Once we made it into Hungary, our bus stopped at the first gas station to purchase a vignette (toll receipt) for the highway. At 6am, groups of mostly men huddled outside. The inside of the snack bar area was crowded too. With at least a hundred people out and about, this gas station seemed to be a meeting point for those who had crossed illegally and arranged rides. In the two minutes it took me to go to the bathroom, I saw quite a lot: Two guys were practically showering in the sinks of the public restroom. Three teenage boys sprinted through the parking lot as if being pursued. A destitute man slept face down on a cement parking space, covered with blankets. Dozens chain-smoked, in limbo—some seeming to cope with the situation better than others.
As our bus pulled away, I felt my frustration and annoyance—at being delayed for hours at the border, having sore limbs from 18 hours of idle sitting, and a looming non-refundable hotel room charge—quickly fade into something like guilt. When we made it to Budapest, our colleagues offered their sympathies after hearing of our long, exhausting bus ride. In retrospect, it was nothing. Tens of thousands are currently trekking from Turkey through the Balkans in search of a life where survival isn’t an all-consuming task. They have little or no support and everything to fear on the way. Indeed, there is a huge difference between travel inconvenience, and matters of life and death.
Sunday, July 5, 2015
To many Europeans, Albania is the poor, corrupt, crime-ridden, armpit of the Balkans. I’m sure some people, like Donald Trump—if he could locate it on a map—might even label Albania as a land of rapists! But what I recently witnessed while driving along the southern coast was breath-taking, beautiful views, pristine beaches, and kind locals. Albanians were nice-- very nice. And I'm even torn about revealing some of these true gems, fearful that the best beach towns will soon become overdeveloped and crowded.
After a treacherous drive through interior Albania, I returned home and talked with a few curious people about my trip. I noticed that potential visitors want a thumbs up or thumbs down, but it's not so simple.
Here's the seemingly basic question: Is Albania a place I would universally recommend?
For travelers, YES.
For tourists, NO.
The typical “tourist” wants to see world-famous monuments, unique architecture, or well-restored archeological sites. The tourist wants to be safely shuttled from one pretty place to another, always ready for canned photo opportunities, a polished centro historico, English menus, and a souvenir zone. So, I’m assuming, the endless unfinished/abandoned buildings, the roadside eyesores, the lack of infrastructure, disorganization, ubiquitous road hazards, and lack of Western hotel chains makes Albania a less desirable place for the average tourist.
On the other hand, Albania is great for travelers. “Travelers” tend to be interested in the reality and culture of a place, so potholes and shantytowns do not make them cringe. They are willing to hike an extra mile and explore on their own in order to discover a relatively unknown Roman ruin or an un-crowded, picturesque beach. Travelers also tend to be open to new experiences that might include waiting at a kebab stand to meet the old man owner of an unmarked B&B who speaks absolutely no English but is renting clean rooms for 25 euros, 10 meters away from the beach! Travelers will follow this old man down a dirt road while almost being hit by speeding cars and stared at by locals as if they are alien beings.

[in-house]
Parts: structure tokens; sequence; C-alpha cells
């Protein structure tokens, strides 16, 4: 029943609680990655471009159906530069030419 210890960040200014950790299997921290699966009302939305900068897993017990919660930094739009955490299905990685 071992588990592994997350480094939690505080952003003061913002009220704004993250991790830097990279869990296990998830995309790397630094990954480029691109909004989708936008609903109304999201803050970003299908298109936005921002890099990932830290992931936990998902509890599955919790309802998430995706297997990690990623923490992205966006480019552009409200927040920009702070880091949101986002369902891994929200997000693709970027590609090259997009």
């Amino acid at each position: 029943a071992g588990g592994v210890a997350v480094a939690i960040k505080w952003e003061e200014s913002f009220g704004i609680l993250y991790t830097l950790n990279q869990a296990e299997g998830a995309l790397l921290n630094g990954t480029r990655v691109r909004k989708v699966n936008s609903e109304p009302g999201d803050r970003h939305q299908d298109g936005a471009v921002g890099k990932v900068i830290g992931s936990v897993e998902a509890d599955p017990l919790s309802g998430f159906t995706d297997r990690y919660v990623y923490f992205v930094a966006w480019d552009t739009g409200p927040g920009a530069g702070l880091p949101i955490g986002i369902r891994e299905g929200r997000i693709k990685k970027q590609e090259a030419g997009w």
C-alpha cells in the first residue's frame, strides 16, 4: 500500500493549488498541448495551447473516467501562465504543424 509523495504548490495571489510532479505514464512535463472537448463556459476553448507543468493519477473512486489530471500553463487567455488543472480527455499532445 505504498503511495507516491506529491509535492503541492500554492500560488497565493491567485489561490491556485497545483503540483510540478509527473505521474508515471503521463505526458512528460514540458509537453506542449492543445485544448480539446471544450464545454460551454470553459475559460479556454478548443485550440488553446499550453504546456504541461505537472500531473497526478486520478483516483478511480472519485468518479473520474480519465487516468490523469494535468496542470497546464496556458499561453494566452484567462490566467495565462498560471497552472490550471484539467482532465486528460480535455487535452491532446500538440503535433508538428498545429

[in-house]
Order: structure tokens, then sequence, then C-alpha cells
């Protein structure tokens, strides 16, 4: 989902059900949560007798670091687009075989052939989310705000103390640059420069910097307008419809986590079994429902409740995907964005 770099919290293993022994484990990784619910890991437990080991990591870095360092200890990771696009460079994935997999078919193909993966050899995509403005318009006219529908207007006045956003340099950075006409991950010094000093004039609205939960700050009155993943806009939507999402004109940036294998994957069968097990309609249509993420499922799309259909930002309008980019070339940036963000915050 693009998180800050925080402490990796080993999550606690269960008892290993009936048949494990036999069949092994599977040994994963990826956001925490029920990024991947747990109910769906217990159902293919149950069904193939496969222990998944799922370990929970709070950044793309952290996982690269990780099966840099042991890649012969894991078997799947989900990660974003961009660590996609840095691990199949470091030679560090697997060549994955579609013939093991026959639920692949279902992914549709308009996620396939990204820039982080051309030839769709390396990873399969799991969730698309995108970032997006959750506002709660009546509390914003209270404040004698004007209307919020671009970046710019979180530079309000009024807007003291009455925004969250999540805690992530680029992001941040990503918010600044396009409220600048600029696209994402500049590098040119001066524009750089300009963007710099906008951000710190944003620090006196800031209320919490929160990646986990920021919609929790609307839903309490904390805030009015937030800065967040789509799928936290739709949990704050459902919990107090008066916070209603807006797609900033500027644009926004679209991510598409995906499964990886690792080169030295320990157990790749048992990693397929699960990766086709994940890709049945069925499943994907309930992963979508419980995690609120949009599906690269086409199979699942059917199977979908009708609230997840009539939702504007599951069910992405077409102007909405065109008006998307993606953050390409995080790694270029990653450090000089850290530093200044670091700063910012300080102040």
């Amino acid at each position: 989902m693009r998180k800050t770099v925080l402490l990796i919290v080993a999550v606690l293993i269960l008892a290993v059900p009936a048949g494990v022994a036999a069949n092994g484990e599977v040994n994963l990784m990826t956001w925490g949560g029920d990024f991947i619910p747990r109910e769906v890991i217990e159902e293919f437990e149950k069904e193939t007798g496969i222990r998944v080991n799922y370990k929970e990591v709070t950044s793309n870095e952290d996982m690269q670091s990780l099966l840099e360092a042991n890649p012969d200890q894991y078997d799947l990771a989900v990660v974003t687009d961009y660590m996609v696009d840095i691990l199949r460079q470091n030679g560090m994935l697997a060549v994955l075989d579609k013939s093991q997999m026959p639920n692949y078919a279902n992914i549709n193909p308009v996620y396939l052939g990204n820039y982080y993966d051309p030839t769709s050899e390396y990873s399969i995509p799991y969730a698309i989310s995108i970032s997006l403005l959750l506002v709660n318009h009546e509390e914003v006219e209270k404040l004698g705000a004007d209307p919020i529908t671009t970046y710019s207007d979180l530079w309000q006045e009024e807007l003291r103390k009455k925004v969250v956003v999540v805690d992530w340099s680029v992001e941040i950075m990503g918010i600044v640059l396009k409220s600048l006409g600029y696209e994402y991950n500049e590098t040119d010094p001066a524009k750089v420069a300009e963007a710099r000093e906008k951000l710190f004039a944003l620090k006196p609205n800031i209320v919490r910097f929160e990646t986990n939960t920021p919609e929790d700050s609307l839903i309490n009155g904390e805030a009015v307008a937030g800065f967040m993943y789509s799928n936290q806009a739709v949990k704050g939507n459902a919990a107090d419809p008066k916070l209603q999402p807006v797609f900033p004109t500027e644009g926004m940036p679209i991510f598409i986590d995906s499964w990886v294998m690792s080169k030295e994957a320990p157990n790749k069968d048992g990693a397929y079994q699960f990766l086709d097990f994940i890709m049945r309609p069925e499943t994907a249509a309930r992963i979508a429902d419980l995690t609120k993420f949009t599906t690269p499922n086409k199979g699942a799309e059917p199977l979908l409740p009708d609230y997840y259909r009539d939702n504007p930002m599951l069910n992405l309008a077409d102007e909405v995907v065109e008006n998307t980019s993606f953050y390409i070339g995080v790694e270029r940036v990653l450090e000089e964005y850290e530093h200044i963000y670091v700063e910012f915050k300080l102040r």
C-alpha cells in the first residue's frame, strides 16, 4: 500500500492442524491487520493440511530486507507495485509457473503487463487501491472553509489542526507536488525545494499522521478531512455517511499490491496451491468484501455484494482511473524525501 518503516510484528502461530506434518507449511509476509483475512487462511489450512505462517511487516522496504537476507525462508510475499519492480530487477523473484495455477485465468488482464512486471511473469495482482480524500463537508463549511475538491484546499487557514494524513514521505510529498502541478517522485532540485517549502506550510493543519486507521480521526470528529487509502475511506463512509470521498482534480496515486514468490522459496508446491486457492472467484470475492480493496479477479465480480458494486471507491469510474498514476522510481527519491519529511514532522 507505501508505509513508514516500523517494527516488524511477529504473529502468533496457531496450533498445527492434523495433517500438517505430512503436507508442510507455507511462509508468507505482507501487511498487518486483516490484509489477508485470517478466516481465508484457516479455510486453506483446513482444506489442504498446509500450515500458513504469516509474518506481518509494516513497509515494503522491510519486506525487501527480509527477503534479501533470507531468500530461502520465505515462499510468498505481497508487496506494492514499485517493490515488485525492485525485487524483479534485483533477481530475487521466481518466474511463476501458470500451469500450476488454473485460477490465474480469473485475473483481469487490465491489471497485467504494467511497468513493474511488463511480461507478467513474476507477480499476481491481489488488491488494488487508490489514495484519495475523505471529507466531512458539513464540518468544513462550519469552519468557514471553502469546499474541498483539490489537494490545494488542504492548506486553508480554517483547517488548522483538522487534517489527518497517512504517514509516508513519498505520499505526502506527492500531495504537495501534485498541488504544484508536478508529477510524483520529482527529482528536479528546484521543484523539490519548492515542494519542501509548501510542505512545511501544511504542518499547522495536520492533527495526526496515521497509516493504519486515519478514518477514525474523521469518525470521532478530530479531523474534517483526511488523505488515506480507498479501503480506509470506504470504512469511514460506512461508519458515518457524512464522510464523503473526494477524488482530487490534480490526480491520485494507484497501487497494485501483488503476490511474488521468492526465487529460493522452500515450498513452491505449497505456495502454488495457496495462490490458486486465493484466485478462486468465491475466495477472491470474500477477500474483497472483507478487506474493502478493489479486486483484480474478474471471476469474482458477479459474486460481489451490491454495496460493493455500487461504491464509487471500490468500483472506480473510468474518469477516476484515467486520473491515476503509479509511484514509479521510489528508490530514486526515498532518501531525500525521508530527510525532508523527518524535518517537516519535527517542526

So, you decide.
If you are a traveler, here are some great reasons to go to the Albanian Riviera:
Ksamil: Small beach town in the far south (close to Corfu, Greece). Interesting, multi-layered archeological site, Butrint, is 10 kilometers away.
Sarande: Big beach town just north of Ksamil. Good for bigger hotels, ATM’s, nightlife, and cement slab “beach” bars.
Himare: One of the most obvious, expansive beach towns on the drive north of Sarande. There are numerous undeveloped, turquoise sea coves in the nearby area.
Dhermi: A cool beach town. Wind down the road and enjoy the long, pebbly beach and the view of the mountains.
Note: There were absolutely no signs of crime, corruption, or raping while traveling in Albania.
Want more details about travel in Albania? -click here
Saturday, June 6, 2015
|Jedna Craft Beer, Warsaw, Poland|
The bartender’s long, Amish-style beard and thick black-rimmed glasses looked as if they could be purchased as an all-in-one Halloween costume labeled “The Hipster”. I gave him a warm Western nod, ordered a blonde pale ale, and sat down at the permanently IPA-scented wooden bar. The barkeep’s pleasant demeanor faded as soon as I opted for the smaller sized beer—or maybe because I’d just ordered the blonde, the weakest beer on the chalk written list. I sipped and examined the empty bottles of Stone and Alesmith that were proudly displayed near the cash register. Now, if you’re thinking that this is quite an unremarkable scene, you’re probably right—if it had happened in San Diego, California.